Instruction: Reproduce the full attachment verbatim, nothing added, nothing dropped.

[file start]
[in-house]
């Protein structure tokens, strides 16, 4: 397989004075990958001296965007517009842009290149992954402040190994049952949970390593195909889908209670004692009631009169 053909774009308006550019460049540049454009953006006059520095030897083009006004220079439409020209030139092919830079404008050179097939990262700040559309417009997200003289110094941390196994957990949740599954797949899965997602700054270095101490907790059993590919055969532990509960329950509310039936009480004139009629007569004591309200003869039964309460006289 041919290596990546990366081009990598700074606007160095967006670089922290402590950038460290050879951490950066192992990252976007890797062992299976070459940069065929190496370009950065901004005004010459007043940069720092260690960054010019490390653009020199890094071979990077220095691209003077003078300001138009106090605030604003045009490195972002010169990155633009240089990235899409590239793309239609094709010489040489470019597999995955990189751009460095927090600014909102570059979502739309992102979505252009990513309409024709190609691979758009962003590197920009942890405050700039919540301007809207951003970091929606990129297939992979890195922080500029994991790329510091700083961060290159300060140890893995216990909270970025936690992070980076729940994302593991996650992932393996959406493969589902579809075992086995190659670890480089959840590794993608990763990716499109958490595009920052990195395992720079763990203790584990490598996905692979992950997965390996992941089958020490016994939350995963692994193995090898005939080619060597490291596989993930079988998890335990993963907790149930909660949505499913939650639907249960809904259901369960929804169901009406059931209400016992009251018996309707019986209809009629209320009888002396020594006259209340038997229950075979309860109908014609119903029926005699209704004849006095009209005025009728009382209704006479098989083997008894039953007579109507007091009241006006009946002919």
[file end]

[in-house]
């Protein structure tokens, strides 16, 4: 397989004075990958001296965007517009842009290149992954402040190994049952949970390593195909889908209670004692009631009169 053909774009308006550019460049540049454009953006006059520095030897083009006004220079439409020209030139092919830079404008050179097939990262700040559309417009997200003289110094941390196994957990949740599954797949899965997602700054270095101490907790059993590919055969532990509960329950509310039936009480004139009629007569004591309200003869039964309460006289 041919290596990546990366081009990598700074606007160095967006670089922290402590950038460290050879951490950066192992990252976007890797062992299976070459940069065929190496370009950065901004005004010459007043940069720092260690960054010019490390653009020199890094071979990077220095691209003077003078300001138009106090605030604003045009490195972002010169990155633009240089990235899409590239793309239609094709010489040489470019597999995955990189751009460095927090600014909102570059979502739309992102979505252009990513309409024709190609691979758009962003590197920009942890405050700039919540301007809207951003970091929606990129297939992979890195922080500029994991790329510091700083961060290159300060140890893995216990909270970025936690992070980076729940994302593991996650992932393996959406493969589902579809075992086995190659670890480089959840590794993608990763990716499109958490595009920052990195395992720079763990203790584990490598996905692979992950997965390996992941089958020490016994939350995963692994193995090898005939080619060597490291596989993930079988998890335990993963907790149930909660949505499913939650639907249960809904259901369960929804169901009406059931209400016992009251018996309707019986209809009629209320009888002396020594006259209340038997229950075979309860109908014609119903029926005699209704004849006095009209005025009728009382209704006479098989083997008894039953007579109507007091009241006006009946002919």